Subscribe via RSS Feed Connect on Google Plus Connect on Flickr

Remembering breakfast with Christopher Hitchens

Friday, 16 December, 2011

On 17 June 2007, Rainy Day shared breakfast in Dublin with the late, great Christopher Hitchens. The occasion was a debate about religion that was promoted under the banner of “God Is Not Great?” between Hitchens and John Waters of the Irish Times. It was a gladiatorial contest so the metaphor we picked to set the scene was that of boxing. Here goes:

On the eve of a great fight, Pierce Egan (1772-1849), the Alexander Pope of the sweet science, would call upon the champion in his quarters to compile an accurate picture of what would later become the printed account of the encounter and its atmospherics. A.J. Liebling, the great New Yorker essayist, continued this tradition, and an essential read for lovers of good writing is his report of going up to Harlem in 1951 to visit Sugar Ray Robinson before the fighter left his bar and headed out to the Polo Grounds where he defeated the English idol Randy Turpin in a sensational bout in front of 60,000 fans.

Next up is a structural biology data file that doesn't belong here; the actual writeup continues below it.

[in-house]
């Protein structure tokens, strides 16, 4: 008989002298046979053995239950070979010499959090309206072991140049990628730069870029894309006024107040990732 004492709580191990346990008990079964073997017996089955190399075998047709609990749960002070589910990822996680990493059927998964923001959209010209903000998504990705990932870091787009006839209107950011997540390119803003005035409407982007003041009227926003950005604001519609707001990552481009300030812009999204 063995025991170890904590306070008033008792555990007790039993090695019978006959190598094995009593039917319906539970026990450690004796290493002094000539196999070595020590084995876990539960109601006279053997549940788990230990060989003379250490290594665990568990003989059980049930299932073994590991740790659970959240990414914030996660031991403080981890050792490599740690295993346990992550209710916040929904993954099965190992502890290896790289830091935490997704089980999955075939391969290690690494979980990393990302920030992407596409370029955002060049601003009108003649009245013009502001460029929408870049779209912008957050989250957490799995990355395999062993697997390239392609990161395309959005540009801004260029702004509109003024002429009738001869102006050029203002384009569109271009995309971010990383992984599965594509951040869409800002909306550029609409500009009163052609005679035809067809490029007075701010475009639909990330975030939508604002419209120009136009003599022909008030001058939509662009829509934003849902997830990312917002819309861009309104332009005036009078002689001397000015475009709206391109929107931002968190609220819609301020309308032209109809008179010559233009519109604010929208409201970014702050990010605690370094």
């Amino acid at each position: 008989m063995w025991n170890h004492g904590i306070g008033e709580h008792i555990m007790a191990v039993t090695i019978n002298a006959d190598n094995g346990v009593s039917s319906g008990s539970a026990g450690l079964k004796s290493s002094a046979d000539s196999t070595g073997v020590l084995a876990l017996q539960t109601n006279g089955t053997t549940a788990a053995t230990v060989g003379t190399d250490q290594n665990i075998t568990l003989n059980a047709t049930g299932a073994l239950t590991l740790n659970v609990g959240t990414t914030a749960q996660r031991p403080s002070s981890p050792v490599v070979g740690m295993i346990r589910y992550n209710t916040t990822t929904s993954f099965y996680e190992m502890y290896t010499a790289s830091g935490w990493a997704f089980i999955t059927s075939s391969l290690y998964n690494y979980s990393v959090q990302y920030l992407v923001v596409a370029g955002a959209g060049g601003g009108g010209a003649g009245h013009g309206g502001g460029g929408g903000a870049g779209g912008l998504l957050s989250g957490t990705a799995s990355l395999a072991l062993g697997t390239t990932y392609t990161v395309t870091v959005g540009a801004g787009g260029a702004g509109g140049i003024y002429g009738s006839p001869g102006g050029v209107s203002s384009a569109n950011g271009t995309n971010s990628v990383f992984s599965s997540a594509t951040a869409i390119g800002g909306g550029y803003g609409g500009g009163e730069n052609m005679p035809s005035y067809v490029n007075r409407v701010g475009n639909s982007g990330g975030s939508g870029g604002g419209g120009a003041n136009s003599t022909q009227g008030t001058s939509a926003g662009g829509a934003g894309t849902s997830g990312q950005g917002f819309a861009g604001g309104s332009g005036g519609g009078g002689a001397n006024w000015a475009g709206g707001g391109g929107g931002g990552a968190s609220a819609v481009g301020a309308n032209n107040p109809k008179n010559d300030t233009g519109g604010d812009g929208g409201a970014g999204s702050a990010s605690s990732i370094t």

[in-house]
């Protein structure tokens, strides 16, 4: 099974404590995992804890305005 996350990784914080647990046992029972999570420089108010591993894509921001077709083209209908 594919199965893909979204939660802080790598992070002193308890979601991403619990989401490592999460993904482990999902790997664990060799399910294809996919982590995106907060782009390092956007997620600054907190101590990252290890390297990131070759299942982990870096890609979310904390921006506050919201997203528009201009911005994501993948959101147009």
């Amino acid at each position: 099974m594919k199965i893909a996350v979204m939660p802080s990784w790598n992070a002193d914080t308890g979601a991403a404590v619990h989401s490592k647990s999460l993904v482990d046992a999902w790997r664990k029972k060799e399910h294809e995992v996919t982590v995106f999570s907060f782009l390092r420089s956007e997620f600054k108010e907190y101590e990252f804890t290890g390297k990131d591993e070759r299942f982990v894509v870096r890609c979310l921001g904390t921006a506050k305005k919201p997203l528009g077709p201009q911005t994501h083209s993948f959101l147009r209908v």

In keeping with this tradition, Rainy Day visited Christopher Hitchens this morning in his rather comfortable lodgings and found him dining on porridge. Breakfast of champions! To demonstrate that he was in fighting form, he then proceeded to sing the rambunctious Whiskey in the Jar and followed up in a pleasing baritone with the poignant Carrickfergus.

When it came to the great debate this evening, he emerged swinging, not singing, and proved too powerful for the local hero, John Waters. Now, John Waters is a decent and thoughtful person, but he is not the kind of opponent for someone like Hitchens, a superb debater with a cyclopean memory and a sabre wit. The organizers of the event made a grievous error in not selecting David Quinn, who so memorably made mincemeat of atheist-in-chief Richard Dawkins last year.

The lack of challenge almost allowed a claque in the audience, no doubt planted by the Irish “anti-war movement”, to hijack the proceedings. “What about your friend George?” and other inanities about the liberation of Iraq were shouted up by these rough and tiresome types. Hitchens was forced to silence this kind of nonsense with a resounding couplet in which one of the words was “off” and the other began with “f”.


Comments are closed.